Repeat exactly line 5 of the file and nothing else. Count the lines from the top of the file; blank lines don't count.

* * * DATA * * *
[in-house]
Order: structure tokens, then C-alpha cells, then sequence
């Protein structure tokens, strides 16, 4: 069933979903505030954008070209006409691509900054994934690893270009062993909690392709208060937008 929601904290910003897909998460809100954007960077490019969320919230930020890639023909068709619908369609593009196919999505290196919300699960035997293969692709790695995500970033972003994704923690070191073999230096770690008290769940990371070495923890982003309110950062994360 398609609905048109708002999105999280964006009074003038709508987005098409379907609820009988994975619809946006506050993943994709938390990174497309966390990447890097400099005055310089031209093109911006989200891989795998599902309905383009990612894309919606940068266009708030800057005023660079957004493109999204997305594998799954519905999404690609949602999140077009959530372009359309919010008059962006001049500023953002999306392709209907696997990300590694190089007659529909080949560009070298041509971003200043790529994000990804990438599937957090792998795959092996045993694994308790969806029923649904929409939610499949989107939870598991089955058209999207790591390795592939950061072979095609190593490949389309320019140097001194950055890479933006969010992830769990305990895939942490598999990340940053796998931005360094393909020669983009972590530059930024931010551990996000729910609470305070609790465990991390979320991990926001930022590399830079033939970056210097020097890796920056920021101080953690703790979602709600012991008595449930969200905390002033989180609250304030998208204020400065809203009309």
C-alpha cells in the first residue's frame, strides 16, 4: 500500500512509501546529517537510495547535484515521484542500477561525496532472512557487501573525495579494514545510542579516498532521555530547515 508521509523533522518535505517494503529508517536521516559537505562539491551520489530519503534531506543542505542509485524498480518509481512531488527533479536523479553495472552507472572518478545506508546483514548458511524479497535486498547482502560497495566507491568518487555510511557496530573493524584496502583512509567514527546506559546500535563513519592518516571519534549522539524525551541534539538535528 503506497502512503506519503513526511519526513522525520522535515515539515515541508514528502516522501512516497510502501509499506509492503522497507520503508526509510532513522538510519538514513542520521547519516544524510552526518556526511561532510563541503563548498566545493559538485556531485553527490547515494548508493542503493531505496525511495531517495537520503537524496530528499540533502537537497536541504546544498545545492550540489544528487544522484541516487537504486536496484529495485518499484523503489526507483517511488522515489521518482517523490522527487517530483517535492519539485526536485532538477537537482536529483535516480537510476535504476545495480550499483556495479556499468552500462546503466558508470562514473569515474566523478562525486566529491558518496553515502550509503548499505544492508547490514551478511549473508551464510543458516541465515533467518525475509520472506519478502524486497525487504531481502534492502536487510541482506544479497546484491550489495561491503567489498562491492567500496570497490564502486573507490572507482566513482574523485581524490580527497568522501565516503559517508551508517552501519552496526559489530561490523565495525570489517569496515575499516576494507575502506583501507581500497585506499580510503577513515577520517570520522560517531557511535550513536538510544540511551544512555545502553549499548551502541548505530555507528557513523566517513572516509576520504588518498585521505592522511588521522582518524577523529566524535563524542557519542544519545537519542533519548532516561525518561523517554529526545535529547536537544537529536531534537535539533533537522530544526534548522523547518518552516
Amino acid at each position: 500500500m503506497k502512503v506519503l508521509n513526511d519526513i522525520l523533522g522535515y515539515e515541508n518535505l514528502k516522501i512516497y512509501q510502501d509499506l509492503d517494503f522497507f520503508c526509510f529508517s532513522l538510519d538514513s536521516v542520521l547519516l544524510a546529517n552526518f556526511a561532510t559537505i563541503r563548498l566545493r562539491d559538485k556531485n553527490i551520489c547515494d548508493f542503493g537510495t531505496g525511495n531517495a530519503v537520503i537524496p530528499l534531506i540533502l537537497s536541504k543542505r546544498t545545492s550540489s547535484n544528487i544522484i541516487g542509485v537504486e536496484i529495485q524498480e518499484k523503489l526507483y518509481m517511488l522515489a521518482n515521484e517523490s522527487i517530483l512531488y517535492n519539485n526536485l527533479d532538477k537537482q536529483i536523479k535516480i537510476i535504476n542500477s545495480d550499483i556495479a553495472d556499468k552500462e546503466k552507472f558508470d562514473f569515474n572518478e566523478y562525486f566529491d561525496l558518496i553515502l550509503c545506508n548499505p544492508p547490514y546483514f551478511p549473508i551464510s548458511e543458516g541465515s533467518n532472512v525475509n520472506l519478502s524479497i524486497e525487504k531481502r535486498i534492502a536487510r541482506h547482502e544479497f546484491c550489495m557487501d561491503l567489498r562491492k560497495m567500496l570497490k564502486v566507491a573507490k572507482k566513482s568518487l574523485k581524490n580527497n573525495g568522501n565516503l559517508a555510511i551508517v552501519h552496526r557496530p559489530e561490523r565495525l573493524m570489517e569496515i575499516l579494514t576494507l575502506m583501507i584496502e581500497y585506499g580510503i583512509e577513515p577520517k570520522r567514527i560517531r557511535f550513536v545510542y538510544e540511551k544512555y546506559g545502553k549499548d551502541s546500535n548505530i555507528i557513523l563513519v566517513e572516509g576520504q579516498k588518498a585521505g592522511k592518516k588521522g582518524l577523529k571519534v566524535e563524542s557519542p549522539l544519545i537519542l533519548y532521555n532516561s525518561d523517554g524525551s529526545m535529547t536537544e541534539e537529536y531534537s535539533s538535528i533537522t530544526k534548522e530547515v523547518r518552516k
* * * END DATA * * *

Amino acid at each position: 500500500m503506497k502512503v506519503l508521509n513526511d519526513i522525520l523533522g522535515y515539515e515541508n518535505l514528502k516522501i512516497y512509501q510502501d509499506l509492503d517494503f522497507f520503508c526509510f529508517s532513522l538510519d538514513s536521516v542520521l547519516l544524510a546529517n552526518f556526511a561532510t559537505i563541503r563548498l566545493r562539491d559538485k556531485n553527490i551520489c547515494d548508493f542503493g537510495t531505496g525511495n531517495a530519503v537520503i537524496p530528499l534531506i540533502l537537497s536541504k543542505r546544498t545545492s550540489s547535484n544528487i544522484i541516487g542509485v537504486e536496484i529495485q524498480e518499484k523503489l526507483y518509481m517511488l522515489a521518482n515521484e517523490s522527487i517530483l512531488y517535492n519539485n526536485l527533479d532538477k537537482q536529483i536523479k535516480i537510476i535504476n542500477s545495480d550499483i556495479a553495472d556499468k552500462e546503466k552507472f558508470d562514473f569515474n572518478e566523478y562525486f566529491d561525496l558518496i553515502l550509503c545506508n548499505p544492508p547490514y546483514f551478511p549473508i551464510s548458511e543458516g541465515s533467518n532472512v525475509n520472506l519478502s524479497i524486497e525487504k531481502r535486498i534492502a536487510r541482506h547482502e544479497f546484491c550489495m557487501d561491503l567489498r562491492k560497495m567500496l570497490k564502486v566507491a573507490k572507482k566513482s568518487l574523485k581524490n580527497n573525495g568522501n565516503l559517508a555510511i551508517v552501519h552496526r557496530p559489530e561490523r565495525l573493524m570489517e569496515i575499516l579494514t576494507l575502506m583501507i584496502e581500497y585506499g580510503i583512509e577513515p577520517k570520522r567514527i560517531r557511535f550513536v545510542y538510544e540511551k544512555y546506559g545502553k549499548d551502541s546500535n548505530i555507528i557513523l563513519v566517513e572516509g576520504q579516498k588518498a585521505g592522511k592518516k588521522g582518524l577523529k571519534v566524535e563524542s557519542p549522539l544519545i537519542l533519548y532521555n532516561s525518561d523517554g524525551s529526545m535529547t536537544e541534539e537529536y531534537s535539533s538535528i533537522t530544526k534548522e530547515v523547518r518552516k